Some photographers focus on black & white photography, others color, but many are like me and we’ll use both depending on the circumstances.
For myself, I’ve seen a photo in color that’s uninteresting until you desaturate it, reducing it to greys, blacks, and whites, and then it takes on life and interest. Conversely, other photos need the color; otherwise important detail is lost.
These photos were from a hike along the Katy Trail, in and around Rocheport, Missouri. I show both color and B & W images, so that you can see the difference when using one or the other. I’ve found that when I want to add a surreal quality to a photo — to build on the emotion — I always use B & W. However, when I want to focus more on the subject of the photo, I tend to use color.
Two slightly different photos of the same river/creek that feeds into the Missouri river, right outside the Rocheport Tunnel. The scene looks good regardless of whether it’s in color or not, but the B & W tends to wash much of the warmth out of the photo.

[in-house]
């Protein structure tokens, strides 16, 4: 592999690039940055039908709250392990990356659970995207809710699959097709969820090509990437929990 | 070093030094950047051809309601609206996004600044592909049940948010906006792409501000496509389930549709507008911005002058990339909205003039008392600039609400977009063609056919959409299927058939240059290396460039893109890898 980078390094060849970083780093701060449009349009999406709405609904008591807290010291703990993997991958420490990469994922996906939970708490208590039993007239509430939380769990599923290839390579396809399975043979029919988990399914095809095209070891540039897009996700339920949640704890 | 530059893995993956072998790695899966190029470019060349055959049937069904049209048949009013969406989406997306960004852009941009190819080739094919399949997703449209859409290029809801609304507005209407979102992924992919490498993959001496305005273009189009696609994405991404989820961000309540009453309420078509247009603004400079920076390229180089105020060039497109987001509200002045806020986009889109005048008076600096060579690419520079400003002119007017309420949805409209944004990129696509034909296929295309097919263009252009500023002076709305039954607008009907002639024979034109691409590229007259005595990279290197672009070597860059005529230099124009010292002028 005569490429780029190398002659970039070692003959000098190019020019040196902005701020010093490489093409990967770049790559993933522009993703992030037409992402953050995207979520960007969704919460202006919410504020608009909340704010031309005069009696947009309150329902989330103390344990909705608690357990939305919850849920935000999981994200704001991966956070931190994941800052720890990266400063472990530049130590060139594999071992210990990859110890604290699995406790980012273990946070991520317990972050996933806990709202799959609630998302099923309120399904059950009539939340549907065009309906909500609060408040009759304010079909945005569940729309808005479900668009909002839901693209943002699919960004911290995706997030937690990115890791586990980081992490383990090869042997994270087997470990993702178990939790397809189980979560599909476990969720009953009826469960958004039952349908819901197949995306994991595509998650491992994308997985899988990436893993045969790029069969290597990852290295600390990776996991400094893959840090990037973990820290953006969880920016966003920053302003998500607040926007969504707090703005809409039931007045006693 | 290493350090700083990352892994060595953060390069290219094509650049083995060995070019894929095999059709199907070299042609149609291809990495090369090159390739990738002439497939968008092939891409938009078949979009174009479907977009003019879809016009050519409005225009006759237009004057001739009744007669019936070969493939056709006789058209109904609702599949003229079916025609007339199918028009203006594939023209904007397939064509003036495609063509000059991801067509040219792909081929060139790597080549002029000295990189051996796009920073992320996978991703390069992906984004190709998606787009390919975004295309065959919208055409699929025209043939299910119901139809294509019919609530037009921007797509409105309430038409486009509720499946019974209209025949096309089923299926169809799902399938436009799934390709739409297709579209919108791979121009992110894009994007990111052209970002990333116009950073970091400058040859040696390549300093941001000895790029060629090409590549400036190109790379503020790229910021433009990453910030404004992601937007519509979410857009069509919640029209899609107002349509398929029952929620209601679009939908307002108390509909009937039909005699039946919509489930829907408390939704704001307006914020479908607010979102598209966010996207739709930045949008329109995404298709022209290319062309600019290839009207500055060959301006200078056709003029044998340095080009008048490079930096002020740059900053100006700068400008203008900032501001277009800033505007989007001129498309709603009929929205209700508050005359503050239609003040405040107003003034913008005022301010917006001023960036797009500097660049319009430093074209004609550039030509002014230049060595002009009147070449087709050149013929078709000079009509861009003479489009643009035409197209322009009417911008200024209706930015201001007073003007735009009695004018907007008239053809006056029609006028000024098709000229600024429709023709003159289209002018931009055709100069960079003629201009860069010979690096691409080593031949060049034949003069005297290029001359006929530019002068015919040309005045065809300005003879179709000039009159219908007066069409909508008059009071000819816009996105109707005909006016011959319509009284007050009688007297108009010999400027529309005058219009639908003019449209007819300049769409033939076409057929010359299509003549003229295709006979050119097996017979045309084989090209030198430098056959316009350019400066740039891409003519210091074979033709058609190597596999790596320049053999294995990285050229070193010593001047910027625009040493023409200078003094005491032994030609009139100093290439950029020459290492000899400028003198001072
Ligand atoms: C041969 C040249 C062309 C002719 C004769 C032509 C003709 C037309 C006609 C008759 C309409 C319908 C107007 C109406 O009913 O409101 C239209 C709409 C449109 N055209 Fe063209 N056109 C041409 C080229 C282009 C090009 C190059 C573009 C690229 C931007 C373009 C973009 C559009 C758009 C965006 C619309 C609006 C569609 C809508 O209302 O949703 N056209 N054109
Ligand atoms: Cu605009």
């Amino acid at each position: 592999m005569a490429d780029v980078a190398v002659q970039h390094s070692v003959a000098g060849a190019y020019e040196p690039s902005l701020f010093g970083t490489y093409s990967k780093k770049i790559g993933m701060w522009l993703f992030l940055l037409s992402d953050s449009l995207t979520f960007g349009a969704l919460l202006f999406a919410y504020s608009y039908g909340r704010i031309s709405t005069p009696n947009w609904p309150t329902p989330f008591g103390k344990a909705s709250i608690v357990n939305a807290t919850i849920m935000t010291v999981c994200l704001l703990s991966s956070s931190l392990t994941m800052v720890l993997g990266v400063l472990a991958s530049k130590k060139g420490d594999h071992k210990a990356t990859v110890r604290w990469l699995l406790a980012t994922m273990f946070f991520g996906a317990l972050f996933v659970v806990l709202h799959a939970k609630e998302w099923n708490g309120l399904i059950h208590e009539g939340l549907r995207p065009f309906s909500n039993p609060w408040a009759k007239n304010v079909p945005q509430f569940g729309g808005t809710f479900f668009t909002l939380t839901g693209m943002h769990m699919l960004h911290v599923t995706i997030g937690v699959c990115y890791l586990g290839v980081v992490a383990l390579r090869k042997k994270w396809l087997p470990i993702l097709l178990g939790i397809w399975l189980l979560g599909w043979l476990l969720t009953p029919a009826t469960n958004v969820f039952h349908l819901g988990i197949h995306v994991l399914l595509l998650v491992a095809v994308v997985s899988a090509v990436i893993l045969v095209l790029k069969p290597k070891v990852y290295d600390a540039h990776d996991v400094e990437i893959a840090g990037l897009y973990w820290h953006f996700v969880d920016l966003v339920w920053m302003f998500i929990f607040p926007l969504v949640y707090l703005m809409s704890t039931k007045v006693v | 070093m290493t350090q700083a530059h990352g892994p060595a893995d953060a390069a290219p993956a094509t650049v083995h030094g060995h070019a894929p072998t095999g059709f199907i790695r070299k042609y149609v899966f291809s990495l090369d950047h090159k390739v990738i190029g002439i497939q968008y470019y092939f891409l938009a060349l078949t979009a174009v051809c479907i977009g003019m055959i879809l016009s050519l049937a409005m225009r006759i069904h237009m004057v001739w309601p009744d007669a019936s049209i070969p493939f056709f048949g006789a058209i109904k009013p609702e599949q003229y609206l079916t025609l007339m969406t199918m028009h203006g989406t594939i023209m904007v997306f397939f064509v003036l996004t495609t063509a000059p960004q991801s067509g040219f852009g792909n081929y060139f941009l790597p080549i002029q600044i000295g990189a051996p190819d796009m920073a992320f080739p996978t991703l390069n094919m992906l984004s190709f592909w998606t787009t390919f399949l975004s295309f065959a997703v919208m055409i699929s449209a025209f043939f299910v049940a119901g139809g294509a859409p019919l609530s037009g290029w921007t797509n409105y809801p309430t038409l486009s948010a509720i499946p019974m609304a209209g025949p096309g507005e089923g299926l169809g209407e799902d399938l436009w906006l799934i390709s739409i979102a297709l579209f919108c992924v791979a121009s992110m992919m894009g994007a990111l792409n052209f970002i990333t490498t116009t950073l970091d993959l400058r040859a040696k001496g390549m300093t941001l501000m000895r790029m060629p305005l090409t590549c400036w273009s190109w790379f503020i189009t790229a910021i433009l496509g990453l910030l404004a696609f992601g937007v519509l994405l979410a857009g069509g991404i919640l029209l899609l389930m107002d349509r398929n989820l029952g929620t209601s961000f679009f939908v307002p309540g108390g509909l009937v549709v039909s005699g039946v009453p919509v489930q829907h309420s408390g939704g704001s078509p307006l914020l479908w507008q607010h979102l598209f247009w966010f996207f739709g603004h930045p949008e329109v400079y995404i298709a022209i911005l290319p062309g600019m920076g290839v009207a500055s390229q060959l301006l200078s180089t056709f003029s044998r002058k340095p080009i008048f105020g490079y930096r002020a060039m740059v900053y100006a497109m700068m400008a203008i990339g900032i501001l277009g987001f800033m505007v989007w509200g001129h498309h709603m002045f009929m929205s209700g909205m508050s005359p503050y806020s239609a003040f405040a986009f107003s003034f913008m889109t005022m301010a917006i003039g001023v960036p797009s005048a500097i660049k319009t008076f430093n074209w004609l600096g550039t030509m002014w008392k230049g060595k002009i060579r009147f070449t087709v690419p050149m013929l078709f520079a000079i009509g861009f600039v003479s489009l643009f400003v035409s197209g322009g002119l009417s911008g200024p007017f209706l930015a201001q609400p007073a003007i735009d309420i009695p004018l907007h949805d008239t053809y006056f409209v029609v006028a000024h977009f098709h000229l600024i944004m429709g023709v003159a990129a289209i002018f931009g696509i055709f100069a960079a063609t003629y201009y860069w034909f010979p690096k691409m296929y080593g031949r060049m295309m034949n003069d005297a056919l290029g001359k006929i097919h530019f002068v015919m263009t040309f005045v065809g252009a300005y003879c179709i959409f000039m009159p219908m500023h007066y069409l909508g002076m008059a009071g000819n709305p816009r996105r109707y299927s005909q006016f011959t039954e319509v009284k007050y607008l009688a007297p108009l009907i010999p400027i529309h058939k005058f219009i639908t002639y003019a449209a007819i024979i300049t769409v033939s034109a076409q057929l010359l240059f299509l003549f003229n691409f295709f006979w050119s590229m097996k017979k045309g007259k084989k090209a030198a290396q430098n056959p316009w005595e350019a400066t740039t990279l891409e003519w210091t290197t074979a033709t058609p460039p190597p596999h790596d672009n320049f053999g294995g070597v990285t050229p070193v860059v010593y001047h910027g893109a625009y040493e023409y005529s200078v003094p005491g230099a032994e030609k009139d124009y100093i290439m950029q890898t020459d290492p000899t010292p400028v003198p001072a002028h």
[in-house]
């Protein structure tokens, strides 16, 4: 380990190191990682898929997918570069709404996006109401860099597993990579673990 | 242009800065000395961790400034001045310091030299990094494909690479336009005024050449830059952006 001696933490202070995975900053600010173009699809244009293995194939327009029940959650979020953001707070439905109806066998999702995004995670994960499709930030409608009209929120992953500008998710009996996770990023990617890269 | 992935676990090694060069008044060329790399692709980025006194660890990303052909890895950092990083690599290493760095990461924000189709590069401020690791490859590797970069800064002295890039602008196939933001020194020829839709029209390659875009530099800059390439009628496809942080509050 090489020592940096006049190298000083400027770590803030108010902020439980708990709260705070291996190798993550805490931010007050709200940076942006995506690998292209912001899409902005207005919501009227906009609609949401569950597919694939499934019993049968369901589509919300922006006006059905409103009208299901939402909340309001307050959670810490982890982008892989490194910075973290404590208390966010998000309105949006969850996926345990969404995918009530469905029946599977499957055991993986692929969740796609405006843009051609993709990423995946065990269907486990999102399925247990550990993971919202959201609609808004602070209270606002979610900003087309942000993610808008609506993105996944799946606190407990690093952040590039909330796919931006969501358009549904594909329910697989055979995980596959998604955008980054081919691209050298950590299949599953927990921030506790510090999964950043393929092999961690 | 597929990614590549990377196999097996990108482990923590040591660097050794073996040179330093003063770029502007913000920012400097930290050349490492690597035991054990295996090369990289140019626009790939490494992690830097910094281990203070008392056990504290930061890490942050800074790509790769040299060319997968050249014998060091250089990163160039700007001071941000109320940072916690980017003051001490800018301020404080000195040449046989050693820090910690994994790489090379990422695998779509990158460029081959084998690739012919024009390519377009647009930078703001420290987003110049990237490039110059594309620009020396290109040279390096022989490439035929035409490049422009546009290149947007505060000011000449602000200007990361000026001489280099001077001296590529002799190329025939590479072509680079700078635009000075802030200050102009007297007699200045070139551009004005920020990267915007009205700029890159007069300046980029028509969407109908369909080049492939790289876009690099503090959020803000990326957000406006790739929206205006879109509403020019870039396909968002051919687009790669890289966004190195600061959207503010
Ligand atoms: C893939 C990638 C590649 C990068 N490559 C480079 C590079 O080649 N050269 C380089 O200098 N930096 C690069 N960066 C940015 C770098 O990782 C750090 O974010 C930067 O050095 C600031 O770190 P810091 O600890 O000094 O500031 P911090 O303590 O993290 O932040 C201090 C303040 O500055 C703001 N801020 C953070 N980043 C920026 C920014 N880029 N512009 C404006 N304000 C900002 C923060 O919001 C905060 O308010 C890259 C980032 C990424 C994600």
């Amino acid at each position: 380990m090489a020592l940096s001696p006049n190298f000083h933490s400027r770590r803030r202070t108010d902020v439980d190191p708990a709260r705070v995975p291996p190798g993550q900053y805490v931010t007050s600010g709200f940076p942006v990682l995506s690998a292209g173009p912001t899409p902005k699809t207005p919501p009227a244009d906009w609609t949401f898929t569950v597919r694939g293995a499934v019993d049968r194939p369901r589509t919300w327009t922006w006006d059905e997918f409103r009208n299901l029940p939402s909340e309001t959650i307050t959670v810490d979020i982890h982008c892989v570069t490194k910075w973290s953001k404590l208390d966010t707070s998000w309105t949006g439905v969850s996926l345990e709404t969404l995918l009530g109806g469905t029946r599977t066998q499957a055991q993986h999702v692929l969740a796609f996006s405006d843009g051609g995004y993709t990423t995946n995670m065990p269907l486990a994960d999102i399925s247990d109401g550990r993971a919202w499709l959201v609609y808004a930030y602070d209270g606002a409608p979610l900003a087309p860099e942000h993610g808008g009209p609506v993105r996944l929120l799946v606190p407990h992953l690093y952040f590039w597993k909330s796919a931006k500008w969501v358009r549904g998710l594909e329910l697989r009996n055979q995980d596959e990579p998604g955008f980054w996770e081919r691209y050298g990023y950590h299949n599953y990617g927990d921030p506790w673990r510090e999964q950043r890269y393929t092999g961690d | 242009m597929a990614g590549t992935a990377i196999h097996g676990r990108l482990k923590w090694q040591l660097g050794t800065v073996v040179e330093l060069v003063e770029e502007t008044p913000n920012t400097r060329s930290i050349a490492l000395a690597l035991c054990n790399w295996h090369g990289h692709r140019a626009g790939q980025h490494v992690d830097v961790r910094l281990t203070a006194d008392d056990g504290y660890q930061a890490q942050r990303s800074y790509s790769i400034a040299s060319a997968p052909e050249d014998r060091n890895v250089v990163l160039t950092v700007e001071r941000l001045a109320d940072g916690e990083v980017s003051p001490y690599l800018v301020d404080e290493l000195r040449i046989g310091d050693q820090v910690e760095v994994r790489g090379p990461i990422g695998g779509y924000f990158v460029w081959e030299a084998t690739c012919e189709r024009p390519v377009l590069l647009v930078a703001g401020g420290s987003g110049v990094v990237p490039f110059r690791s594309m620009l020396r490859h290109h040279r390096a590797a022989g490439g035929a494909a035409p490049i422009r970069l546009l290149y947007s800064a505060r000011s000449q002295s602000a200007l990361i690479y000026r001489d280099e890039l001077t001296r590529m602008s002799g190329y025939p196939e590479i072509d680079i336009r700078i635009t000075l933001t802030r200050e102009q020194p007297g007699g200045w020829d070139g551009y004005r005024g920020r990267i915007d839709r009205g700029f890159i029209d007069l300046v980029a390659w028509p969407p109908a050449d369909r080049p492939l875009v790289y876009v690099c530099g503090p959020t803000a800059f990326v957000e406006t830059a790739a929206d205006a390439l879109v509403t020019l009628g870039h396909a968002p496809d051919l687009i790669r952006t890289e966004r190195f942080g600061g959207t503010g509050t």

This is a case where removing the color harms the photo, in my opinion. I believe that the colors of the rock and the leaves actually add detail, and the B & W comes off more flat, less interesting.
Of course, this is, again, my opinion.
This photo is of a crack in the limestone cliffs, and is next to a dwelling actually made into this crack. I hide the dwelling behind these leaves in this photo — you can see the images at the Burningbird Images site for more detail.
In this case, the colors are flat because of the lack of sun — I think that B & W is much superior, and gives a interesting feel to the photo.
Two completely different photos to demonstrate that, sometimes, there is no option. A photo would be useless without color, or a B & W would be material for the garbage can if in color.
The first photo is of a pretty bug that landed on the back of my gold car, and the photo’s colors highlight the contrast. I have no idea what this bug is, but it was very tenacious. Even when I lifted the trunk lid to put my purse in the trunk, it maintained its grip.
This photo is from inside the Rocheport Tunnel, looking towards the entrance. The light difference was extreme, and in color, it would be a muddy mess. However, in B & W, the effect is dramatic, even extreme. Many wouldn’t like this photo, but I love it — it was one of my favorites.